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I'm considering changing the IP on a 2008 Domain Controller, anything that I should be aware of to look out for?

Will be doing this on a Saturday night to, leases renew every 24 hours so by Monday morning all the machines will have valid DHCP leases with correct DNS servers. Have a list of all machines on static IP so I know to update them while I'm at it.

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up vote 2 down vote accepted

You can safely change the IP address on a domain controller, just be sure to reboot it to ensure proper updating of DNS records and that all services running on the machine correctly acknowledge the change.

If the server is also running the DNS service you should be careful to update client settings, but looking at your question it looks like you've already taken this into account :-)

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Active Directory finds it resources via DNS resource records. So changing the IP shouldn't cause problems. After changing the IP address; go into CMD mode and typeipconfig /registerdns Just remember to change its subnet in 'Sites and Services' to reflect the new IP address.

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ipconfig /registerdns will not suffice, it will only register A and PTR records for the server; the actual SRV resource records are populated upon restarting Active Directory services. – Massimo May 24 '10 at 11:57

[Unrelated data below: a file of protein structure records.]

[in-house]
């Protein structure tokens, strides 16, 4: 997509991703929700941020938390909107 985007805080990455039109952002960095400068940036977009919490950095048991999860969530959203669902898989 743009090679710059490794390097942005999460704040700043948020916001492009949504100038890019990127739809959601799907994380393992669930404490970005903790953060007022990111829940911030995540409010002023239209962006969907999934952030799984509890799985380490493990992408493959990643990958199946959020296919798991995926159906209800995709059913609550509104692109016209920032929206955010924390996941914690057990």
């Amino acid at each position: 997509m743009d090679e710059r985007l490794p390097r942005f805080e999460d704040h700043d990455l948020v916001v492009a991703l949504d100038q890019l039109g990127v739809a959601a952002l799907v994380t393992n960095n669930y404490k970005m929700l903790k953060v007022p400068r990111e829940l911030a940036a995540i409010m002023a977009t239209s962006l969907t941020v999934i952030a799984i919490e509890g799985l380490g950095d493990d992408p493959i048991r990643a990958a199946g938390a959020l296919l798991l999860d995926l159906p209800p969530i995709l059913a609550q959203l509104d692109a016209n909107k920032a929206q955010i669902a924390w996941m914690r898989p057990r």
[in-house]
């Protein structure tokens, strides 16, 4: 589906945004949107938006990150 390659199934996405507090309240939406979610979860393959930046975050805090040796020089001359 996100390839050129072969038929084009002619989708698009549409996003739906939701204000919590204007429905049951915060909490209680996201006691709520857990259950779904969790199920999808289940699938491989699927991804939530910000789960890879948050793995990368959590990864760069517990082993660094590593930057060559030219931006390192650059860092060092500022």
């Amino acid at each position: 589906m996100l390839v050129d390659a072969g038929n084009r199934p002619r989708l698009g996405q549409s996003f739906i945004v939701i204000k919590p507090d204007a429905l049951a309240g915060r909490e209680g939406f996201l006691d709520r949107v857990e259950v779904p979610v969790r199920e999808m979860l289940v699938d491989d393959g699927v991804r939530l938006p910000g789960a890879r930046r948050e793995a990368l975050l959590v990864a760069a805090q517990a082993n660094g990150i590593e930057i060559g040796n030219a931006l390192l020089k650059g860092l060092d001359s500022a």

I have only done this with 2003, but:

  • If this is a new subnet, don't forget sites and services like Jake Mentioned.
  • Also, I ran into a catch-22 with the DNS IP. If it is configured to listen on a specific IP, make sure you change that in the DNS settings before changing the IP of the machine. If you don't, when you reboot DNS will fail, and you won't be able to change the settings on DNS either. There might be away around this, but this is what happened to me with the standard DNS console in 2003. I just gave the machine a secondary IP of the old IP so I could get into the DNS settings to add the new one, then removed the secondary IP when I was done.
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Providing the DC isn't hosting any of the FSMO roles and isn't your sole DC, you might be better off demoting, changing the IP address and re-promoting it to ensure you don't end up with the old IP address anywhere.

Should on take 10-20 mins to do:

  • DCPromo - demote

  • Change IP address

  • DCPromo - promote

This way you can be sure the old IP address isn't anywhere in AD or DNS.

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That's totally unnecessary and a lot more invasive than simply changing the IP address. – Massimo May 24 '10 at 10:48
@Massimo - I disagree I don't think you can be too cautious with Domain Controllers. Running De-promo/Promo really isn't a big deal - I always prefer a totally "clean" DC. – Jon Rhoades May 24 '10 at 12:51
"I don't think you can be too cautious with Domain Controllers"... right. That's exactly why I'd avoid promoting them back and forth unless absolutely needed. – Massimo May 24 '10 at 14:03

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